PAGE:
32¢ Frederick Edwin Church
Four Centuries of American Art
Issue Date: August 27, 1998
City: Santa Clara, CA
Printed By: Sennett Security Products
Printing Method: Photogravure
Niagara Falls State Park
On July 15, 1885, The Niagara Reservation State Park (later renamed Niagara Falls State Park) became America’s first state park.
Native Americans of the Neutral Nation lived in the area around the falls before the arrival of Europeans in the 1600s. Robert de La Salle built Fort Conti at the mouth of the Niagara River and a Belgian priest was the first known European to see the falls.
The falls quickly became a popular tourist spot and by the early 1800s, America’s “honeymoon capital.” Authors, poets, and artists would journey to the falls as well, to capture their natural beauty for all those who couldn’t make the trip themselves.
By the early 19th century, mills and factories were built along the Niagara River to harness its power. As a result, the beautiful Niagara Falls was beginning to suffer from the effects of reduced water flow. Additionally, private concessions companies found ways to capitalize on the spot, building tall fences so people had to pay to see the falls.
The situation at the falls was so dire, it was used as one of the arguments for establishing Yellowstone as the first national park in 1872. Yellowstone supporters argued that if the area wasn’t protected, it could suffer the same misuse as Niagara Falls.
Landscape architect Frederick Law Olmsted began calling for the preservation of the falls in the 1860s. He and artist Frederic Church founded the Free Niagara movement in the 1870s to reclaim the falls and surrounding area for the enjoyment of the public. Their work gained the attention of the New York State Legislature, which tasked Olmsted and state surveyor James T. Gardner with producing a report on the condition of the falls. Their report called for more public access to the falls and recommended that the state purchase the lands for their protection. The Free Niagara movement then launched a campaign to bring the issue to national attention.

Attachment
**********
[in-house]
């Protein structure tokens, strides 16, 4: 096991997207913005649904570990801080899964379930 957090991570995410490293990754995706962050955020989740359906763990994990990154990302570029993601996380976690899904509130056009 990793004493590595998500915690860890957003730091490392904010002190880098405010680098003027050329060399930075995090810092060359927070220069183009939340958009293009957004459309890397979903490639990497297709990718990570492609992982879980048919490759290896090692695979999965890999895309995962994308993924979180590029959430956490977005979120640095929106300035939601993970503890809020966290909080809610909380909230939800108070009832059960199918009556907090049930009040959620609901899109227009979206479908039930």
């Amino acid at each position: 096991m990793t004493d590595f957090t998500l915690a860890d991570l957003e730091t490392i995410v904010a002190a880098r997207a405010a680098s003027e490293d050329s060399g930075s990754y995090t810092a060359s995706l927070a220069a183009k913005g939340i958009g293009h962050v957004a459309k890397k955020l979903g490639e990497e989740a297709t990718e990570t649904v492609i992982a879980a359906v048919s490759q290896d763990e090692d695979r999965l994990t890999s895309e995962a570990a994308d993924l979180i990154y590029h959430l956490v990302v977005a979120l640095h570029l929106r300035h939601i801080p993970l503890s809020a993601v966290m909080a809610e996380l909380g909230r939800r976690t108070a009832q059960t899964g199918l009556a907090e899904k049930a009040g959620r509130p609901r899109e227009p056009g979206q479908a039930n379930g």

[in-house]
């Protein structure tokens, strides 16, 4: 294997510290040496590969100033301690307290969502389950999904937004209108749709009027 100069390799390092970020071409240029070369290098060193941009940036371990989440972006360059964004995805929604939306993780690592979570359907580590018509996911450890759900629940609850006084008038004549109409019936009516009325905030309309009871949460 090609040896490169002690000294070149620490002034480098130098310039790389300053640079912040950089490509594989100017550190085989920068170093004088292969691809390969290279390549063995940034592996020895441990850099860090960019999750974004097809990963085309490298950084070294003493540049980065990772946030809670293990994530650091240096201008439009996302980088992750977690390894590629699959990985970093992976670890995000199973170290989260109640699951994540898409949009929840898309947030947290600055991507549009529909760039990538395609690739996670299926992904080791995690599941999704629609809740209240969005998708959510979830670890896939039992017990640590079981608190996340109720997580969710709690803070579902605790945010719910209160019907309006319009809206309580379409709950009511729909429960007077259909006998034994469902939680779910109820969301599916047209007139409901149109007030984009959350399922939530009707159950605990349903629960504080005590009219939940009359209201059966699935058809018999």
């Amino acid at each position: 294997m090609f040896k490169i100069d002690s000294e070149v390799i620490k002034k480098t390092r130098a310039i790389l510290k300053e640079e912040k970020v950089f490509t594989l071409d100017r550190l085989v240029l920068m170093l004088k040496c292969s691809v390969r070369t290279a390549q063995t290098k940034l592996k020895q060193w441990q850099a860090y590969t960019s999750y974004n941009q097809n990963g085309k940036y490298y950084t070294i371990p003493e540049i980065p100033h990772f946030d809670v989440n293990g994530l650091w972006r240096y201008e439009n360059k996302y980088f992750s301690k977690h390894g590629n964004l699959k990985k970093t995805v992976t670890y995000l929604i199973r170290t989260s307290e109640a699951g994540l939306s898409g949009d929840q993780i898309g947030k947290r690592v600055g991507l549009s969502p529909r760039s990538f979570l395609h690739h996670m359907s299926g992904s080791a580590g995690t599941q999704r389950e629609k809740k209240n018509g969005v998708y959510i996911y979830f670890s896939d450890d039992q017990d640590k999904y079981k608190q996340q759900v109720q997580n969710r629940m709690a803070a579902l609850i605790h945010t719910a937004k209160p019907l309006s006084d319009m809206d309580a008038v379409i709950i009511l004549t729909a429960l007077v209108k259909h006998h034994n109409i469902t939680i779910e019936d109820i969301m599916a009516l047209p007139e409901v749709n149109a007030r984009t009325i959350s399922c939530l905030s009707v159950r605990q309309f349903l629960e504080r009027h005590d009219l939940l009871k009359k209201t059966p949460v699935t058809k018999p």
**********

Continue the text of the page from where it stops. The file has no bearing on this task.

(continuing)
Olmsted then formed the Niagara Falls Association in 1883, which pushed further for the state to purchase the property. On April 30 of that year, then-governor Grover Cleveland signed a bill permitting the “selection, location, and appropriation of certain lands in the village of Niagara Falls for a state reservation.” Two years later, the Niagara Reservation was officially created on July 15, 1885. The park is considered the oldest continuously operating state park in the nation.
Concurrent with the efforts to save the falls on the US side, a similar campaign was launched in Canada. The Queen Victoria Niagara Falls Park was established in 1888. At one point there were plans to establish an international park, but that never gained traction.
America’s Niagara Reservation was declared a National Historic Landmark in 1963. In 2007, the park was named the 10th most beautiful spot in America by The Today Show. Today the park contains 221 acres and hosts nearly 10 million visitors per year.
Click here for more about the park from its official website.
An American painter known for his huge, dramatic landscapes, Frederick Edwin Church (1826-1900) traveled the world searching for subjects. Among the regions he visited were the Andes Mountains of South America, the wilderness of Ecuador, the forests of Jamaica, and the icebergs near Newfoundland, Canada.
Hartford, Connecticut was Church’s hometown. At the age of 18, he began studying with the famous American landscape artist Thomas Cole. After Cole’s death in 1848, Church stepped in to fill his mentor’s place. His paintings of the late 1840s and early 1850s established the artist as a developing master.
One of Church’s most famous works is Niagara. Nothing in America had been painted and described more often than Niagara Falls. Church’s version of the Canadian side of the falls eclipsed all earlier images. Twice as wide as it is high, the painting provides a panoramic effect. Niagara was an instant success in the United States, and crowds flocked to see it. It also toured in England, drawing audiences just as large.
By 1860, only three years after completing Niagara, Church had hit the peak of his career. From then on, he suffered from rheumatism of the hands, and his artistic skills began to decline.